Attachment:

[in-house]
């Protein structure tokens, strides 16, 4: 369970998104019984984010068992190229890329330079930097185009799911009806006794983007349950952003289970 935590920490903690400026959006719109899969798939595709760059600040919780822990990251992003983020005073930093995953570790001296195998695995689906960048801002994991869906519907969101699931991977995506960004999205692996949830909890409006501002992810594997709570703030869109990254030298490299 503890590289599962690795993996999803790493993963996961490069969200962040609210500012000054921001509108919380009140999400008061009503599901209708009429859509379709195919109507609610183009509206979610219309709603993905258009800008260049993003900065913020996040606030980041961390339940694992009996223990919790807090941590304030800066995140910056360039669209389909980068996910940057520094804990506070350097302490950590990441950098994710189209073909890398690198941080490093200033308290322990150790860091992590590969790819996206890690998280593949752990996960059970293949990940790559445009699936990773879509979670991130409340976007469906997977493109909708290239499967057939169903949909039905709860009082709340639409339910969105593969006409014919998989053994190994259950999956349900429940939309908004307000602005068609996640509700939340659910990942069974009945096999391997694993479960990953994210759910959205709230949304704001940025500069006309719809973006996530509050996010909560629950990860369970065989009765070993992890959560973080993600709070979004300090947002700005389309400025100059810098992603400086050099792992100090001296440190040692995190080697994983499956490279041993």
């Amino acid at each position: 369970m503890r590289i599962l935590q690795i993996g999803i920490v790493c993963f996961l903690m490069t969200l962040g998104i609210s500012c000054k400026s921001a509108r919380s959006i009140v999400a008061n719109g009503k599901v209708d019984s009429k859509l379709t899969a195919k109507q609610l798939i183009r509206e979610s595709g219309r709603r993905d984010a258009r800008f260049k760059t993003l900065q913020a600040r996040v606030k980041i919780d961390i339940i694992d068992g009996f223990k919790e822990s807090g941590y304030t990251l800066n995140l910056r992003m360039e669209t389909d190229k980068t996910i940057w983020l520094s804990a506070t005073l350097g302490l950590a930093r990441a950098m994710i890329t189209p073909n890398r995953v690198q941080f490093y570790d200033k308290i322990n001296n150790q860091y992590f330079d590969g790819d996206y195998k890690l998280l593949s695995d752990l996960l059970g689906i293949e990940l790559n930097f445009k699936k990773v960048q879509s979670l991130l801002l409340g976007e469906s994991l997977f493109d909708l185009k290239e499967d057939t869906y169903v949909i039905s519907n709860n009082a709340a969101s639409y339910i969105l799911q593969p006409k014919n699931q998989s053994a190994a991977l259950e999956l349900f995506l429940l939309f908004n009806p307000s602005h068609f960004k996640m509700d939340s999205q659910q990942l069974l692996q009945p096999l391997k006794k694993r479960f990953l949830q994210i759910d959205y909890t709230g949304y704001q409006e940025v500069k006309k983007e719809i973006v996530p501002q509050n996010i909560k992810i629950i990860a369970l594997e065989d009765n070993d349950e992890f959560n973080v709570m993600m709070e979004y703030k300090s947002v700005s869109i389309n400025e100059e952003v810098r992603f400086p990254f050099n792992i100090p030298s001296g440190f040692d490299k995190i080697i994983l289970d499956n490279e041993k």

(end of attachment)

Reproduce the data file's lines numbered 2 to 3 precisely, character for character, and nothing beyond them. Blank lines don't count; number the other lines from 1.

């Protein structure tokens, strides 16, 4: 369970998104019984984010068992190229890329330079930097185009799911009806006794983007349950952003289970 935590920490903690400026959006719109899969798939595709760059600040919780822990990251992003983020005073930093995953570790001296195998695995689906960048801002994991869906519907969101699931991977995506960004999205692996949830909890409006501002992810594997709570703030869109990254030298490299 503890590289599962690795993996999803790493993963996961490069969200962040609210500012000054921001509108919380009140999400008061009503599901209708009429859509379709195919109507609610183009509206979610219309709603993905258009800008260049993003900065913020996040606030980041961390339940694992009996223990919790807090941590304030800066995140910056360039669209389909980068996910940057520094804990506070350097302490950590990441950098994710189209073909890398690198941080490093200033308290322990150790860091992590590969790819996206890690998280593949752990996960059970293949990940790559445009699936990773879509979670991130409340976007469906997977493109909708290239499967057939169903949909039905709860009082709340639409339910969105593969006409014919998989053994190994259950999956349900429940939309908004307000602005068609996640509700939340659910990942069974009945096999391997694993479960990953994210759910959205709230949304704001940025500069006309719809973006996530509050996010909560629950990860369970065989009765070993992890959560973080993600709070979004300090947002700005389309400025100059810098992603400086050099792992100090001296440190040692995190080697994983499956490279041993």
């Amino acid at each position: 369970m503890r590289i599962l935590q690795i993996g999803i920490v790493c993963f996961l903690m490069t969200l962040g998104i609210s500012c000054k400026s921001a509108r919380s959006i009140v999400a008061n719109g009503k599901v209708d019984s009429k859509l379709t899969a195919k109507q609610l798939i183009r509206e979610s595709g219309r709603r993905d984010a258009r800008f260049k760059t993003l900065q913020a600040r996040v606030k980041i919780d961390i339940i694992d068992g009996f223990k919790e822990s807090g941590y304030t990251l800066n995140l910056r992003m360039e669209t389909d190229k980068t996910i940057w983020l520094s804990a506070t005073l350097g302490l950590a930093r990441a950098m994710i890329t189209p073909n890398r995953v690198q941080f490093y570790d200033k308290i322990n001296n150790q860091y992590f330079d590969g790819d996206y195998k890690l998280l593949s695995d752990l996960l059970g689906i293949e990940l790559n930097f445009k699936k990773v960048q879509s979670l991130l801002l409340g976007e469906s994991l997977f493109d909708l185009k290239e499967d057939t869906y169903v949909i039905s519907n709860n009082a709340a969101s639409y339910i969105l799911q593969p006409k014919n699931q998989s053994a190994a991977l259950e999956l349900f995506l429940l939309f908004n009806p307000s602005h068609f960004k996640m509700d939340s999205q659910q990942l069974l692996q009945p096999l391997k006794k694993r479960f990953l949830q994210i759910d959205y909890t709230g949304y704001q409006e940025v500069k006309k983007e719809i973006v996530p501002q509050n996010i909560k992810i629950i990860a369970l594997e065989d009765n070993d349950e992890f959560n973080v709570m993600m709070e979004y703030k300090s947002v700005s869109i389309n400025e100059e952003v810098r992603f400086p990254f050099n792992i100090p030298s001296g440190f040692d490299k995190i080697i994983l289970d499956n490279e041993k």